Manitou Island Light Station
One of the more remote lighthouses on Lake Superior, the Manitou Island Light Station was built in 1861, replacing a rubble stone structure built in 1850. The new one was constructed as a cast iron structure with a spiral staircase inside. The light stands at 45 feet tall and is still an active navigational station (the Coast Guard operates the light). The site includes the keeper's house, boathouse, walkways and other other structures. It was automated in 1978 and is the oldest skeletal lighthouse in the Great Lakes. The land on which it stands is the Manitou Island Light Station Preserve, which is owned by the Keweenaw Land Trust. The island is uninhabited and trails are not maintained. People are allowed to visit, camp and hike but it can be difficult to get there. The lighthouse buildings are not open to the public but can be viewed outside. The station was placed on the National Register of Historic Places in 1984. Since the island is somewhat remote, it has been well protected and wildlife thrives here.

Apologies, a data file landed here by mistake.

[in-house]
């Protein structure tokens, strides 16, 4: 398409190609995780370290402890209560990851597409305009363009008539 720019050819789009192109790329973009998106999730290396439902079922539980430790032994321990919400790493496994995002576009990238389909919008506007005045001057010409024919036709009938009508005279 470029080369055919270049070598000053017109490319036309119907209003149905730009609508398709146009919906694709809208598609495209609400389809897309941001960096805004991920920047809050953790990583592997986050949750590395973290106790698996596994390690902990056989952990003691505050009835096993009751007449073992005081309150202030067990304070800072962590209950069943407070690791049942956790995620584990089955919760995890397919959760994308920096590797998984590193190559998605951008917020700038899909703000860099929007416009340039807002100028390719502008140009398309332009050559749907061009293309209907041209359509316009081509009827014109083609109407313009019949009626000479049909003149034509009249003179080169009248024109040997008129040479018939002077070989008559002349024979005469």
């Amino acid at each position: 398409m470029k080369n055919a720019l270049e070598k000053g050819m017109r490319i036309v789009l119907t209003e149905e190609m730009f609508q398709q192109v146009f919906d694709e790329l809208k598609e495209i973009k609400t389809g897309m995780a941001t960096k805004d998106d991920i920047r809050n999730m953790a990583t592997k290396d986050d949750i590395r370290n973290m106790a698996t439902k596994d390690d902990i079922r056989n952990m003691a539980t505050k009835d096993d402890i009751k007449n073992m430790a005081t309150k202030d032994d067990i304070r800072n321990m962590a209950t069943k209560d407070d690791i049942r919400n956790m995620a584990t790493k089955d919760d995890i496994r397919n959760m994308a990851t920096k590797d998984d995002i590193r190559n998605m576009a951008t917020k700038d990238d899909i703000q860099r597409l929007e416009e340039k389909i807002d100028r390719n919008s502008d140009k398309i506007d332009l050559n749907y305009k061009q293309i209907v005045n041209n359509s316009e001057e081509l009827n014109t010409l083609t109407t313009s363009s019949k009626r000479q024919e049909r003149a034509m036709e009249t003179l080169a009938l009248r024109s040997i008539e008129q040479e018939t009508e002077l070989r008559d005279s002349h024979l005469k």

The Manitou Island Light Station
Manitou Island. The station is located at the bottom. At the top is the tip of the Keweenaw peninsula